William Cuffay was a leading figure in the Chartist movement of 1836-1848. This was a national movement which called for electoral reform and representation for working class people in Parliament. It was largely peaceful, but in times of stress was suspected of violent aims and methods. The original sketch for this print was made while Cuffay was confined in the notorious Newgate prison, awaiting transportation to Tasmania for allegedly planning an uprising against the British government.

William Cuffay (1788-1870) was born in Chatham in Kent. His father had been born into slavery in St Kitts, but had gained his freedom and settled in England after working as a ship’s cook. His mother was English. As a young man, Cuffay began working as a tailor’s apprentice, a trade he would stay in for his whole working life. In 1834 he joined his fellow workers in a strike, protesting against reductions in pay and long working hours, which cost him his job. In 1839 he helped to form the Metropolitan Tailor’s Charter Association and then joined the newly formed Chartist movement.

By 1848 Cuffay had been elected as leader of the London Chartists, and was a prominent figure. The Chartists wanted ordinary working men to have a voice in Parliament and for the electoral and political system to be more democratic. In 1838, they published their now famous People’s Charter, calling for six key reforms:

  • All men over the age of 21 to have the vote (universal male suffrage)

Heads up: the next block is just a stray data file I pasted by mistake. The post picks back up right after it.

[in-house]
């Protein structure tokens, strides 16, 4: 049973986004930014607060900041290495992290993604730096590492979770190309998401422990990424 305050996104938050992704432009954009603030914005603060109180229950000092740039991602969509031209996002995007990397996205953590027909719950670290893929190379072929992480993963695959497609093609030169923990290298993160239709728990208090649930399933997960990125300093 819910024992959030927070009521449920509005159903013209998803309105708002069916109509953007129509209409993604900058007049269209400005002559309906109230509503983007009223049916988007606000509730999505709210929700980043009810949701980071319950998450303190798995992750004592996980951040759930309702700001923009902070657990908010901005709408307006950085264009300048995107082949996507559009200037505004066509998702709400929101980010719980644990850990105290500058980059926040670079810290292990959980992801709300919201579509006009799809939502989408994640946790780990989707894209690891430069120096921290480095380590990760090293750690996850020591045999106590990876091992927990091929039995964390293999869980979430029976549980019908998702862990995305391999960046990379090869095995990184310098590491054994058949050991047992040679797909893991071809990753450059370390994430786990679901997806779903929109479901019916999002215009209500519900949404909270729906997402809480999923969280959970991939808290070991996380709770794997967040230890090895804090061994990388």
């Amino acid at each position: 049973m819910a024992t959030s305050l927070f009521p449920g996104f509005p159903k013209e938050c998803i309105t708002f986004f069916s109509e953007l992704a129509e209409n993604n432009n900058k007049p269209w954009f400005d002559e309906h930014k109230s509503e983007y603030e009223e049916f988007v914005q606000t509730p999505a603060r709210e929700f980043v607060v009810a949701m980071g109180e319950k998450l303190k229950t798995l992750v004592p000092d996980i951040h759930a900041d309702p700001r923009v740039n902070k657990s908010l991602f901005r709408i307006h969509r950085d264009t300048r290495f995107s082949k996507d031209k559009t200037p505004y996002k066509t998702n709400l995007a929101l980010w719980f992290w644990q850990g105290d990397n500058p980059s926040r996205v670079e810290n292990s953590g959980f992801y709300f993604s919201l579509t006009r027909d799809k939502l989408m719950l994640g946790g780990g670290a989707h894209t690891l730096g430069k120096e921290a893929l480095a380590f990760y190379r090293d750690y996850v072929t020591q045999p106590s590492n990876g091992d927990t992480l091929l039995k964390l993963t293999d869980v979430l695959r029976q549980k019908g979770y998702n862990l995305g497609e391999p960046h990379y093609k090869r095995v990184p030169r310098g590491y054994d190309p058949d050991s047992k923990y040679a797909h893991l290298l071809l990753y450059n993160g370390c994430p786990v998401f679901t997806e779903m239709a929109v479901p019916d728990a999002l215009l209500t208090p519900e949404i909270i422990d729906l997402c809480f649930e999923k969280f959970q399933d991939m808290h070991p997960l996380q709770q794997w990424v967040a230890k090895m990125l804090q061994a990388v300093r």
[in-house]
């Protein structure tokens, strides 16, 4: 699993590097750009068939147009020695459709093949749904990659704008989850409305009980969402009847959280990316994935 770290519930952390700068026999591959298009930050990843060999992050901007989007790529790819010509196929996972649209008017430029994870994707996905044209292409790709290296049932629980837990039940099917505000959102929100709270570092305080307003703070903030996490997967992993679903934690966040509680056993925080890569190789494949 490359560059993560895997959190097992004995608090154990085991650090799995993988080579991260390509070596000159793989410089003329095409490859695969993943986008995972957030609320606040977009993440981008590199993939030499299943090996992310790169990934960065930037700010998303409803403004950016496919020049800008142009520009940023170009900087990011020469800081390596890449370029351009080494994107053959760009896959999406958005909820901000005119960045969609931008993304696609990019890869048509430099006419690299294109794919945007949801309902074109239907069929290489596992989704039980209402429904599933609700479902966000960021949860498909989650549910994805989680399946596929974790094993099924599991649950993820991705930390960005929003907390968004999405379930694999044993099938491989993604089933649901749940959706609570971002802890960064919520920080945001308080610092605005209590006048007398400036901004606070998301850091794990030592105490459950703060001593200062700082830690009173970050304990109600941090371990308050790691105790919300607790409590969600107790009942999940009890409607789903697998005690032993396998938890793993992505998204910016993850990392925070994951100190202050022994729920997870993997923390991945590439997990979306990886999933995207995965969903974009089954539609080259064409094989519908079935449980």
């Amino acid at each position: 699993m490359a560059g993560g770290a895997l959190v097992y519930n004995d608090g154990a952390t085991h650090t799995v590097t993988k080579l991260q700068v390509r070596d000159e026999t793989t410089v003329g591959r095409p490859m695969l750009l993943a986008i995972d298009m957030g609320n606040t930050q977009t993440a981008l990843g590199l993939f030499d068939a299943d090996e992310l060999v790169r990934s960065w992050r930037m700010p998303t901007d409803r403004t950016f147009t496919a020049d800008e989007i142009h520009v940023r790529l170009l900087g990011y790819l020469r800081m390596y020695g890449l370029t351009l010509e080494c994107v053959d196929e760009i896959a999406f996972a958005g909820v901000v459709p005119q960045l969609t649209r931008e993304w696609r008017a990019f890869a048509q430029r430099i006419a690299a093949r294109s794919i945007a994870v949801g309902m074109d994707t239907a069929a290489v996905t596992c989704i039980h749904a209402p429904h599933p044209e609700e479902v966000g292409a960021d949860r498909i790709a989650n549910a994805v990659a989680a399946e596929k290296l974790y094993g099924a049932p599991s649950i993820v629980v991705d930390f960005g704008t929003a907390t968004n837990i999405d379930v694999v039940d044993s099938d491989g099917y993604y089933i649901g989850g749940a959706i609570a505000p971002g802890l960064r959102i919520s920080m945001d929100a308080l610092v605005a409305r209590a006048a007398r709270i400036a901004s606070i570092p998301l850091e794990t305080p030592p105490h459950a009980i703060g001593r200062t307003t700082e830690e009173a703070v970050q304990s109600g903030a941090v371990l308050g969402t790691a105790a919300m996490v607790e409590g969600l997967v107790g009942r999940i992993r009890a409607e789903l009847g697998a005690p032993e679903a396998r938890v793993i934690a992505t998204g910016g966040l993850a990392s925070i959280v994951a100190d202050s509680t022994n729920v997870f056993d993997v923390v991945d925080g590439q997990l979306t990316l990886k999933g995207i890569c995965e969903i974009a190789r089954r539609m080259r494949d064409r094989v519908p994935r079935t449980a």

• Voting should take place by secret ballot (to make sure individual votes could not be influenced by others)
  • Parliamentary elections every year, not once every five years (to remove corrupt governments)
  • Constituencies should be of equal size
  • Members of Parliament should be paid
  • Members of Parliament should not have to own property

Cuffay was involved in planning the famous Chartist rally on Kennington Common in 1848. While the rally was a success, attracting between 20,000 and 40,000 protestors, the plan to then march to Westminster to deliver a petition to Parliament had to be abandoned. Cuffay was frustrated at the lack of progress from the movement’s peaceful demonstrations and, allegedly, began to plan a more militant protest. He was arrested, along with several others, charged with planning an uprising and sentenced to transportation to Tasmania – a terrible punishment second only to hanging.

In 1856, Cuffay was granted a pardon but chose to stay in Tasmania, along with his wife who had joined him there. He began working again as a tailor and continued to campaign for political rights for the working classes. He also performed as a musician and singer. He died, in poverty, at the age of 82.

Did you know..?

The name Cuffay means ‘a boy born on a Friday’.


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Sources & acknowledgements

This object description and its related educational resources were researched and written by our team of historians and education specialists. For further information see the item’s home museum, gallery or archive, listed above.